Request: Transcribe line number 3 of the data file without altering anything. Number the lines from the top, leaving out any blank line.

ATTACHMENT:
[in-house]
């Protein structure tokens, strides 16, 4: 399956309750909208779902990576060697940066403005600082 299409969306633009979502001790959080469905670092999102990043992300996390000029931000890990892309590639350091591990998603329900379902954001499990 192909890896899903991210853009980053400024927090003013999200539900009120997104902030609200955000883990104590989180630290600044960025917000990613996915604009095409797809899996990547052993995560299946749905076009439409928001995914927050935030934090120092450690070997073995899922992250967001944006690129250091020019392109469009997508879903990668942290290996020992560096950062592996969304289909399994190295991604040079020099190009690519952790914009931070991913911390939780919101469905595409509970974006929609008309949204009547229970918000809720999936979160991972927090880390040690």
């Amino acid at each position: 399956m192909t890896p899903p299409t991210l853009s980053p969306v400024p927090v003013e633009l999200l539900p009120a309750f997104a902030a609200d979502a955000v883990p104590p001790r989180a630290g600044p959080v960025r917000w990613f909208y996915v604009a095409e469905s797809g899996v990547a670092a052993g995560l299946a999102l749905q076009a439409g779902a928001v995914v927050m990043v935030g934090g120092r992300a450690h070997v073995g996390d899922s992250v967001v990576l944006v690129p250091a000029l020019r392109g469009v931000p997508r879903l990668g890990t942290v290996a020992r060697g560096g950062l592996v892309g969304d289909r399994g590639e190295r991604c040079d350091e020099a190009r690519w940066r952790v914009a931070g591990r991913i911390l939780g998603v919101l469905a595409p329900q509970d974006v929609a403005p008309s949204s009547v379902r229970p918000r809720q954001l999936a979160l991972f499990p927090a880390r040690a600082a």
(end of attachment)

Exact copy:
């Amino acid at each position: 399956m192909t890896p899903p299409t991210l853009s980053p969306v400024p927090v003013e633009l999200l539900p009120a309750f997104a902030a609200d979502a955000v883990p104590p001790r989180a630290g600044p959080v960025r917000w990613f909208y996915v604009a095409e469905s797809g899996v990547a670092a052993g995560l299946a999102l749905q076009a439409g779902a928001v995914v927050m990043v935030g934090g120092r992300a450690h070997v073995g996390d899922s992250v967001v990576l944006v690129p250091a000029l020019r392109g469009v931000p997508r879903l990668g890990t942290v290996a020992r060697g560096g950062l592996v892309g969304d289909r399994g590639e190295r991604c040079d350091e020099a190009r690519w940066r952790v914009a931070g591990r991913i911390l939780g998603v919101l469905a595409p329900q509970d974006v929609a403005p008309s949204s009547v379902r229970p918000r809720q954001l999936a979160l991972f499990p927090a880390r040690a600082a």